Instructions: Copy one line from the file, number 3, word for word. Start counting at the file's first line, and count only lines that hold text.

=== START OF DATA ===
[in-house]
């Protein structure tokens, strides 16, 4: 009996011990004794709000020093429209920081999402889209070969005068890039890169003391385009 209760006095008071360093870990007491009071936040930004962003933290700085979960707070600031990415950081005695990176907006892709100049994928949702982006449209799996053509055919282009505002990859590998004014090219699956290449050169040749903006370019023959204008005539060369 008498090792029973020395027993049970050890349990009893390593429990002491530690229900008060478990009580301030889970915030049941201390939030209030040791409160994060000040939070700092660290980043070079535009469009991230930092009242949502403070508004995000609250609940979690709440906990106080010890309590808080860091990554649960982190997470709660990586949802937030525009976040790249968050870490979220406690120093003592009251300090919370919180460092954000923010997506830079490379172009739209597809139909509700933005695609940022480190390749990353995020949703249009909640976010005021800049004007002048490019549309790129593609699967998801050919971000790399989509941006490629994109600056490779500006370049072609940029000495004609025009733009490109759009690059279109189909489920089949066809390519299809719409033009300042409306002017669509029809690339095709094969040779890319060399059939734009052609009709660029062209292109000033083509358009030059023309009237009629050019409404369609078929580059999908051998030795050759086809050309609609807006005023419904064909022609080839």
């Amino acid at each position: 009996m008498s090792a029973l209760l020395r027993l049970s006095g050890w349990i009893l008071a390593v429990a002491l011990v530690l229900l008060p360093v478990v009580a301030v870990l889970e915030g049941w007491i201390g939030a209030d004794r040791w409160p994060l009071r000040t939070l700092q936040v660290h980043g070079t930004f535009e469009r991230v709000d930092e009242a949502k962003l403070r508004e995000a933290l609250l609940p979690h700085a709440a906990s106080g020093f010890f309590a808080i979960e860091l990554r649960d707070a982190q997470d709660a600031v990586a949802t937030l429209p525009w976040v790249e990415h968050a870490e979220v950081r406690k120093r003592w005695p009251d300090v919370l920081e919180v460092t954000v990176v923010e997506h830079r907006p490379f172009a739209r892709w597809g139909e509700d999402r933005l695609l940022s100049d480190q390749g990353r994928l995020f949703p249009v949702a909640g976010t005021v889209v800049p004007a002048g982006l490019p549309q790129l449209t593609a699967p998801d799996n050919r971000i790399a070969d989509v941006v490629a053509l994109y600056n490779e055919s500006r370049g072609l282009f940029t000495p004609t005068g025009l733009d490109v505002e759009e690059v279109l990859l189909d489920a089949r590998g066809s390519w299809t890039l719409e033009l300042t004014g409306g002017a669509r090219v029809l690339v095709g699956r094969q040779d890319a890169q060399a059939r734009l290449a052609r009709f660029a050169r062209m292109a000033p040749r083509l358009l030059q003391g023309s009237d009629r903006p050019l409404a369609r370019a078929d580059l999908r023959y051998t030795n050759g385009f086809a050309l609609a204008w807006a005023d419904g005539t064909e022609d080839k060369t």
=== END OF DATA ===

């Amino acid at each position: 009996m008498s090792a029973l209760l020395r027993l049970s006095g050890w349990i009893l008071a390593v429990a002491l011990v530690l229900l008060p360093v478990v009580a301030v870990l889970e915030g049941w007491i201390g939030a209030d004794r040791w409160p994060l009071r000040t939070l700092q936040v660290h980043g070079t930004f535009e469009r991230v709000d930092e009242a949502k962003l403070r508004e995000a933290l609250l609940p979690h700085a709440a906990s106080g020093f010890f309590a808080i979960e860091l990554r649960d707070a982190q997470d709660a600031v990586a949802t937030l429209p525009w976040v790249e990415h968050a870490e979220v950081r406690k120093r003592w005695p009251d300090v919370l920081e919180v460092t954000v990176v923010e997506h830079r907006p490379f172009a739209r892709w597809g139909e509700d999402r933005l695609l940022s100049d480190q390749g990353r994928l995020f949703p249009v949702a909640g976010t005021v889209v800049p004007a002048g982006l490019p549309q790129l449209t593609a699967p998801d799996n050919r971000i790399a070969d989509v941006v490629a053509l994109y600056n490779e055919s500006r370049g072609l282009f940029t000495p004609t005068g025009l733009d490109v505002e759009e690059v279109l990859l189909d489920a089949r590998g066809s390519w299809t890039l719409e033009l300042t004014g409306g002017a669509r090219v029809l690339v095709g699956r094969q040779d890319a890169q060399a059939r734009l290449a052609r009709f660029a050169r062209m292109a000033p040749r083509l358009l030059q003391g023309s009237d009629r903006p050019l409404a369609r370019a078929d580059l999908r023959y051998t030795n050759g385009f086809a050309l609609a204008w807006a005023d419904g005539t064909e022609d080839k060369t």